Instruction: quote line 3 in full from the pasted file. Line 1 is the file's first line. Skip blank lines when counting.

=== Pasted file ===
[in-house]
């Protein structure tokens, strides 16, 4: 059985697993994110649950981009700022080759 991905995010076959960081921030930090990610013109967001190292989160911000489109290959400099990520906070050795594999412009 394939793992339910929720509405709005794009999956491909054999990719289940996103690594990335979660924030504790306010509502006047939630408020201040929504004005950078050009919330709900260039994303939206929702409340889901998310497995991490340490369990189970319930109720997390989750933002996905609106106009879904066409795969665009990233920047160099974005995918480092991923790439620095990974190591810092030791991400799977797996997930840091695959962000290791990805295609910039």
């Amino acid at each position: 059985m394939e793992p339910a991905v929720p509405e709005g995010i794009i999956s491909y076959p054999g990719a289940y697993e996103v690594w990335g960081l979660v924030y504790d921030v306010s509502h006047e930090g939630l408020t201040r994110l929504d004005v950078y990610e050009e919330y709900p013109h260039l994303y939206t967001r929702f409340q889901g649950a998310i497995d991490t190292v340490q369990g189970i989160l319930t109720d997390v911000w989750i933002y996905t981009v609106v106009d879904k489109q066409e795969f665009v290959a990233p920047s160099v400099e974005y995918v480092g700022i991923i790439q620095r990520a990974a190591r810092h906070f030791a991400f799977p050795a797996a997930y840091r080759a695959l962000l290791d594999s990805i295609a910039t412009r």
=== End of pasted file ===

């Amino acid at each position: 059985m394939e793992p339910a991905v929720p509405e709005g995010i794009i999956s491909y076959p054999g990719a289940y697993e996103v690594w990335g960081l979660v924030y504790d921030v306010s509502h006047e930090g939630l408020t201040r994110l929504d004005v950078y990610e050009e919330y709900p013109h260039l994303y939206t967001r929702f409340q889901g649950a998310i497995d991490t190292v340490q369990g189970i989160l319930t109720d997390v911000w989750i933002y996905t981009v609106v106009d879904k489109q066409e795969f665009v290959a990233p920047s160099v400099e974005y995918v480092g700022i991923i790439q620095r990520a990974a190591r810092h906070f030791a991400f799977p050795a797996a997930y840091r080759a695959l962000l290791d594999s990805i295609a910039t412009r």